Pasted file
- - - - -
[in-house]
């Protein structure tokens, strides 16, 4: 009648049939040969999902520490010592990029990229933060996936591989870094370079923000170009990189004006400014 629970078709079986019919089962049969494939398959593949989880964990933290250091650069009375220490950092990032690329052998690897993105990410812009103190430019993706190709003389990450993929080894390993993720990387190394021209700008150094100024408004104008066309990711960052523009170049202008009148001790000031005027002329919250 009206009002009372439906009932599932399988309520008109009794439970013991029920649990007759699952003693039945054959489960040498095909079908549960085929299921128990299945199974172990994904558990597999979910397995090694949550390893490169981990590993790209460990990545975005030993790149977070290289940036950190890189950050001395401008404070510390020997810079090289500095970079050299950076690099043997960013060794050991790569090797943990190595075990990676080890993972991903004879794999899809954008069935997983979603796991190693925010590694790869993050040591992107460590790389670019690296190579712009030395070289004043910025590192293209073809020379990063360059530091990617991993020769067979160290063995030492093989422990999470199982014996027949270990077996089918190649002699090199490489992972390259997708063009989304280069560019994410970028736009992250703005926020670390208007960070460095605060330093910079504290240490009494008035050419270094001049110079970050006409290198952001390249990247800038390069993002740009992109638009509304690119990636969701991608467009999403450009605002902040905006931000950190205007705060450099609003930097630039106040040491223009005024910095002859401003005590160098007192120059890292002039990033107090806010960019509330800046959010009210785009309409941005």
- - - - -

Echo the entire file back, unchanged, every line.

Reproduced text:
[in-house]
């Protein structure tokens, strides 16, 4: 009648049939040969999902520490010592990029990229933060996936591989870094370079923000170009990189004006400014 629970078709079986019919089962049969494939398959593949989880964990933290250091650069009375220490950092990032690329052998690897993105990410812009103190430019993706190709003389990450993929080894390993993720990387190394021209700008150094100024408004104008066309990711960052523009170049202008009148001790000031005027002329919250 009206009002009372439906009932599932399988309520008109009794439970013991029920649990007759699952003693039945054959489960040498095909079908549960085929299921128990299945199974172990994904558990597999979910397995090694949550390893490169981990590993790209460990990545975005030993790149977070290289940036950190890189950050001395401008404070510390020997810079090289500095970079050299950076690099043997960013060794050991790569090797943990190595075990990676080890993972991903004879794999899809954008069935997983979603796991190693925010590694790869993050040591992107460590790389670019690296190579712009030395070289004043910025590192293209073809020379990063360059530091990617991993020769067979160290063995030492093989422990999470199982014996027949270990077996089918190649002699090199490489992972390259997708063009989304280069560019994410970028736009992250703005926020670390208007960070460095605060330093910079504290240490009494008035050419270094001049110079970050006409290198952001390249990247800038390069993002740009992109638009509304690119990636969701991608467009999403450009605002902040905006931000950190205007705060450099609003930097630039106040040491223009005024910095002859401003005590160098007192120059890292002039990033107090806010960019509330800046959010009210785009309409941005």